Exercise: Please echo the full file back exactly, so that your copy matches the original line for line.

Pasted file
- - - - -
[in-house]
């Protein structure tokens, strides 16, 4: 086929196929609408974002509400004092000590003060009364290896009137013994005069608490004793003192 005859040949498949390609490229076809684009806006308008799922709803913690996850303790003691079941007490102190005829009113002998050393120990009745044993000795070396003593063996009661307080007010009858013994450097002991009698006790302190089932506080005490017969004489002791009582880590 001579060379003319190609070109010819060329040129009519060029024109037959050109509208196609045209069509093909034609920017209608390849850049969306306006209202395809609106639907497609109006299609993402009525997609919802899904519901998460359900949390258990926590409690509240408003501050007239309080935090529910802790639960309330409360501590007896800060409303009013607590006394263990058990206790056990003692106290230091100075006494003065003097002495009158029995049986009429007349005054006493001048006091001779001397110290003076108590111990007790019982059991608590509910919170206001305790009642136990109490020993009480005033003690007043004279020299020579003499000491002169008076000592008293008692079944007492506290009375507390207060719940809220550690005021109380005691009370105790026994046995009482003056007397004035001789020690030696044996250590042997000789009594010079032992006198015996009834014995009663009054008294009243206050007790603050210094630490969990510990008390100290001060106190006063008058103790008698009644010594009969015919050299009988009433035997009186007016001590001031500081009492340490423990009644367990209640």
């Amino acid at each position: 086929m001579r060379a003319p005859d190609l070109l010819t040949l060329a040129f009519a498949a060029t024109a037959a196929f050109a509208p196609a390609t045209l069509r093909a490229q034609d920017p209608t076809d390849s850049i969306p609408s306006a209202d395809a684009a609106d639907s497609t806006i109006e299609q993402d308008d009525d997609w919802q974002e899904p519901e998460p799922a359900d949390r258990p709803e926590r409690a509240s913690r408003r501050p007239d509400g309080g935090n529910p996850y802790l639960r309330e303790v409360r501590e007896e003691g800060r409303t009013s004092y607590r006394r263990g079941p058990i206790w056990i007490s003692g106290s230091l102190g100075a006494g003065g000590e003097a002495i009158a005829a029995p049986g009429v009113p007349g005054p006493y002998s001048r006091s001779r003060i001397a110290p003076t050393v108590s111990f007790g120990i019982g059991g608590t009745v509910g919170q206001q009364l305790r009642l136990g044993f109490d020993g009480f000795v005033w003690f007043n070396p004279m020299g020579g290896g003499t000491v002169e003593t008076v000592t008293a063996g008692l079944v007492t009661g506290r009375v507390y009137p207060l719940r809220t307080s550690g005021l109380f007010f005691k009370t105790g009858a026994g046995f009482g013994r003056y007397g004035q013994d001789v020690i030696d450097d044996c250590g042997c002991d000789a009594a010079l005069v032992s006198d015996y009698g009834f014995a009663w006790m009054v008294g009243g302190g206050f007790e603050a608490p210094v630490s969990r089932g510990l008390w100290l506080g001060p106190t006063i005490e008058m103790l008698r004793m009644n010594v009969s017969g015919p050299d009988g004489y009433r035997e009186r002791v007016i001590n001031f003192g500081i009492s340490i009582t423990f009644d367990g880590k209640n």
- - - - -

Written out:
[in-house]
């Protein structure tokens, strides 16, 4: 086929196929609408974002509400004092000590003060009364290896009137013994005069608490004793003192 005859040949498949390609490229076809684009806006308008799922709803913690996850303790003691079941007490102190005829009113002998050393120990009745044993000795070396003593063996009661307080007010009858013994450097002991009698006790302190089932506080005490017969004489002791009582880590 001579060379003319190609070109010819060329040129009519060029024109037959050109509208196609045209069509093909034609920017209608390849850049969306306006209202395809609106639907497609109006299609993402009525997609919802899904519901998460359900949390258990926590409690509240408003501050007239309080935090529910802790639960309330409360501590007896800060409303009013607590006394263990058990206790056990003692106290230091100075006494003065003097002495009158029995049986009429007349005054006493001048006091001779001397110290003076108590111990007790019982059991608590509910919170206001305790009642136990109490020993009480005033003690007043004279020299020579003499000491002169008076000592008293008692079944007492506290009375507390207060719940809220550690005021109380005691009370105790026994046995009482003056007397004035001789020690030696044996250590042997000789009594010079032992006198015996009834014995009663009054008294009243206050007790603050210094630490969990510990008390100290001060106190006063008058103790008698009644010594009969015919050299009988009433035997009186007016001590001031500081009492340490423990009644367990209640």
């Amino acid at each position: 086929m001579r060379a003319p005859d190609l070109l010819t040949l060329a040129f009519a498949a060029t024109a037959a196929f050109a509208p196609a390609t045209l069509r093909a490229q034609d920017p209608t076809d390849s850049i969306p609408s306006a209202d395809a684009a609106d639907s497609t806006i109006e299609q993402d308008d009525d997609w919802q974002e899904p519901e998460p799922a359900d949390r258990p709803e926590r409690a509240s913690r408003r501050p007239d509400g309080g935090n529910p996850y802790l639960r309330e303790v409360r501590e007896e003691g800060r409303t009013s004092y607590r006394r263990g079941p058990i206790w056990i007490s003692g106290s230091l102190g100075a006494g003065g000590e003097a002495i009158a005829a029995p049986g009429v009113p007349g005054p006493y002998s001048r006091s001779r003060i001397a110290p003076t050393v108590s111990f007790g120990i019982g059991g608590t009745v509910g919170q206001q009364l305790r009642l136990g044993f109490d020993g009480f000795v005033w003690f007043n070396p004279m020299g020579g290896g003499t000491v002169e003593t008076v000592t008293a063996g008692l079944v007492t009661g506290r009375v507390y009137p207060l719940r809220t307080s550690g005021l109380f007010f005691k009370t105790g009858a026994g046995f009482g013994r003056y007397g004035q013994d001789v020690i030696d450097d044996c250590g042997c002991d000789a009594a010079l005069v032992s006198d015996y009698g009834f014995a009663w006790m009054v008294g009243g302190g206050f007790e603050a608490p210094v630490s969990r089932g510990l008390w100290l506080g001060p106190t006063i005490e008058m103790l008698r004793m009644n010594v009969s017969g015919p050299d009988g004489y009433r035997e009186r002791v007016i001590n001031f003192g500081i009492s340490i009582t423990f009644d367990g880590k209640n």